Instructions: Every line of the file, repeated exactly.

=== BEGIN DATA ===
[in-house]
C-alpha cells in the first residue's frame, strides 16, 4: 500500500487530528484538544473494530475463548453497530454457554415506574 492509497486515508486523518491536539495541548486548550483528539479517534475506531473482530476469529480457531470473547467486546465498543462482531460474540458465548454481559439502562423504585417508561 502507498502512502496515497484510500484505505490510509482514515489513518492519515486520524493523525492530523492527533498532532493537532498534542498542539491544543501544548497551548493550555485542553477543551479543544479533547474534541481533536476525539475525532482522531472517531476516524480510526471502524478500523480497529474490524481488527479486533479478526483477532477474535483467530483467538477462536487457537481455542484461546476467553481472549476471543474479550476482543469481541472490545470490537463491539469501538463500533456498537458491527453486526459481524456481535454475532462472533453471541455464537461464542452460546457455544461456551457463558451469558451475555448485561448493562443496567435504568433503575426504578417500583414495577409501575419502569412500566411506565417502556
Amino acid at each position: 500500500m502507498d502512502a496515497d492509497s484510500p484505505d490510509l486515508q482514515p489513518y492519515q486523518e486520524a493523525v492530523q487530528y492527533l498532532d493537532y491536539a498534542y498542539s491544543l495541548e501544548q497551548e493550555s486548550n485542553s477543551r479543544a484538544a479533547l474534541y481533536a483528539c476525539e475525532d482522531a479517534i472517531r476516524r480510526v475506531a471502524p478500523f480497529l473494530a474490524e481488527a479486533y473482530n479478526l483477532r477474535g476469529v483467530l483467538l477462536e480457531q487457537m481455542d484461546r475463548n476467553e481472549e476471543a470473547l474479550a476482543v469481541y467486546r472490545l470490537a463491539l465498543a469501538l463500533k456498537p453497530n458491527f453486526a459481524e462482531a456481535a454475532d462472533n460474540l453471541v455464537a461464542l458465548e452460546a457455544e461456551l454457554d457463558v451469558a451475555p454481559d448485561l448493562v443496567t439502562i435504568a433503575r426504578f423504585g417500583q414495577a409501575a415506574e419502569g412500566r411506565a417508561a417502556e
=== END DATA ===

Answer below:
[in-house]
C-alpha cells in the first residue's frame, strides 16, 4: 500500500487530528484538544473494530475463548453497530454457554415506574 492509497486515508486523518491536539495541548486548550483528539479517534475506531473482530476469529480457531470473547467486546465498543462482531460474540458465548454481559439502562423504585417508561 502507498502512502496515497484510500484505505490510509482514515489513518492519515486520524493523525492530523492527533498532532493537532498534542498542539491544543501544548497551548493550555485542553477543551479543544479533547474534541481533536476525539475525532482522531472517531476516524480510526471502524478500523480497529474490524481488527479486533479478526483477532477474535483467530483467538477462536487457537481455542484461546476467553481472549476471543474479550476482543469481541472490545470490537463491539469501538463500533456498537458491527453486526459481524456481535454475532462472533453471541455464537461464542452460546457455544461456551457463558451469558451475555448485561448493562443496567435504568433503575426504578417500583414495577409501575419502569412500566411506565417502556
Amino acid at each position: 500500500m502507498d502512502a496515497d492509497s484510500p484505505d490510509l486515508q482514515p489513518y492519515q486523518e486520524a493523525v492530523q487530528y492527533l498532532d493537532y491536539a498534542y498542539s491544543l495541548e501544548q497551548e493550555s486548550n485542553s477543551r479543544a484538544a479533547l474534541y481533536a483528539c476525539e475525532d482522531a479517534i472517531r476516524r480510526v475506531a471502524p478500523f480497529l473494530a474490524e481488527a479486533y473482530n479478526l483477532r477474535g476469529v483467530l483467538l477462536e480457531q487457537m481455542d484461546r475463548n476467553e481472549e476471543a470473547l474479550a476482543v469481541y467486546r472490545l470490537a463491539l465498543a469501538l463500533k456498537p453497530n458491527f453486526a459481524e462482531a456481535a454475532d462472533n460474540l453471541v455464537a461464542l458465548e452460546a457455544e461456551l454457554d457463558v451469558a451475555p454481559d448485561l448493562v443496567t439502562i435504568a433503575r426504578f423504585g417500583q414495577a409501575a415506574e419502569g412500566r411506565a417508561a417502556e